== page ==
What Ethics means to me – checkpoint 1 Over the years, I have changed from Egoist to Utilitarian. When I was in college, like most of the Millennial Generation kids, I was more an Egoist. Peer pressure was a very powerful thing. It was my first time being 19-hour-flight away from home and also it was my first time living in the States. No one really taught me what to do, so I gradually picked it up from my friends and classmates. People from the suburbs of Chicago were quite friendly yet so distant. Some of them were self-centered and would put great emphasis on personal space. Therefore, I started getting used to the idea that everything should circle around me and it was totally normal that everybody should do what is his self-interest. I even carried this attitude to my first internship with a Chicago Advertising agency in my sophomore year back in college.
Two weeks after my internship started, when I got to know most of the people in the office, I started settling in my comfort zone. I treated the job less seriously. I started browsing the internet and lingering on social media websites when there was no assignment assigned to me. Meanwhile, my team was working very hard to finish one big project for Southwest Airline. They were too busy to notice me flying under the radar and I also failed to let them know so. Obviously, I put my own interests in front of my team as well as the whole firm. My team members were trying to bring in as much profit as possible for the fir m, on the other hand, I was just being an outsider and killing time. The selfishness lasted two straight weeks until my manager found out that I had no work assigned. The manager talked to me about wasting company resource on web browsing and not being a team player. The meeting was about half an hour but I felt like it lasted for forever. It is the first time people confront me with my egoism problem instead of avoiding it. At first, I refused to accept his advice out of a false sense of pride, but gradually his words made great sense to me. That embarrassing yet enlightening meeting was my greatest takeaway from my first internship experience. The exaggerated sense of self-importance made me fail to understand the true meaning of internship, which is a great opportunity offered by an employer to a potential employer with an emphasis on on-the-job training.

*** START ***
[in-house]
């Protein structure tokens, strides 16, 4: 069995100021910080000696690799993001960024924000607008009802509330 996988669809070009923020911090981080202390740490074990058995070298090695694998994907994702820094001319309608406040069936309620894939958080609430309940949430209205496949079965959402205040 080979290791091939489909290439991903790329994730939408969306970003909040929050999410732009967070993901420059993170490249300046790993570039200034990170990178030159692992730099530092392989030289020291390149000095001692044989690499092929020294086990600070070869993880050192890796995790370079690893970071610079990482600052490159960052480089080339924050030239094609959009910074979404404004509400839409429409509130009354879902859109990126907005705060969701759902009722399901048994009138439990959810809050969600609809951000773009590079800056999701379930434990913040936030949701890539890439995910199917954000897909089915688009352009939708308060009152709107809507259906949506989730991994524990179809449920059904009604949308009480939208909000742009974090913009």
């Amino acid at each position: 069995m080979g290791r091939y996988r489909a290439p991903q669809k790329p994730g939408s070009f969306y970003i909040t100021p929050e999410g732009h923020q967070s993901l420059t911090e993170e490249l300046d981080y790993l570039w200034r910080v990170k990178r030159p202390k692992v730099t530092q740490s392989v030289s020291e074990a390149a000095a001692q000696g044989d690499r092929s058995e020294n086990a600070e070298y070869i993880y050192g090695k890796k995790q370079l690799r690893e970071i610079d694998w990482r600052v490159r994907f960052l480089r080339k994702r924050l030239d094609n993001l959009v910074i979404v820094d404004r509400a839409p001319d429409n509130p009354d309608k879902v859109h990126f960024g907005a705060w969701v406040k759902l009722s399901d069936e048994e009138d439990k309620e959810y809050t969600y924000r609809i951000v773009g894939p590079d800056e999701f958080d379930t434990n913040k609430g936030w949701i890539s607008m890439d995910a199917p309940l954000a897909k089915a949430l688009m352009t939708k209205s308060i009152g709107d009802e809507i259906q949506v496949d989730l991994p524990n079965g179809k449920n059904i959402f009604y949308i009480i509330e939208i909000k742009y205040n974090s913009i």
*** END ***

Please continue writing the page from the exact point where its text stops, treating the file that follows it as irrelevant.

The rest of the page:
After that, I saw my weakness and started working on my team playing skills. Luckily, I found my mentor from my finance class. She is from Bulgaria. She has worked very hard to earn her PhD degree and become the chair of the business department. She understood my struggles about international student trying to find a job all on our own. I asked her advice on everything, from whether or not I should go study abroad in my senior year to holiday trip ideas. She is not only my teacher, but also my mentor and friend. She would be brutally honestly with me when I made academic mistakes or when I failed to follow the rules. She also set up examples for me to understand what ethics really means to a professional. She would never compromise her academic paper for funding or other company’s requests. Especially when writing for company analysis, she would keep herself unbiased and stay away from the gifts and unnecessary money sent by the company. I have asked her why she never took the money. I knew the university was not paying her a lot. She gave me a very powerful answer, “Educating the mind without educating the heart is no education at all. Without ethics, the market would be chaotic and everyone suffers. Even though my share to the market is tiny, little by little and bit and bit, doing the right thing really counts.” Now looking back, I am extremely grateful to her that she taught me the most important lesson about being an ethical profession and being Utilitarian.
Thanks to the power of Coogs, I landed another internship with one of Big Four in my first semester of master program.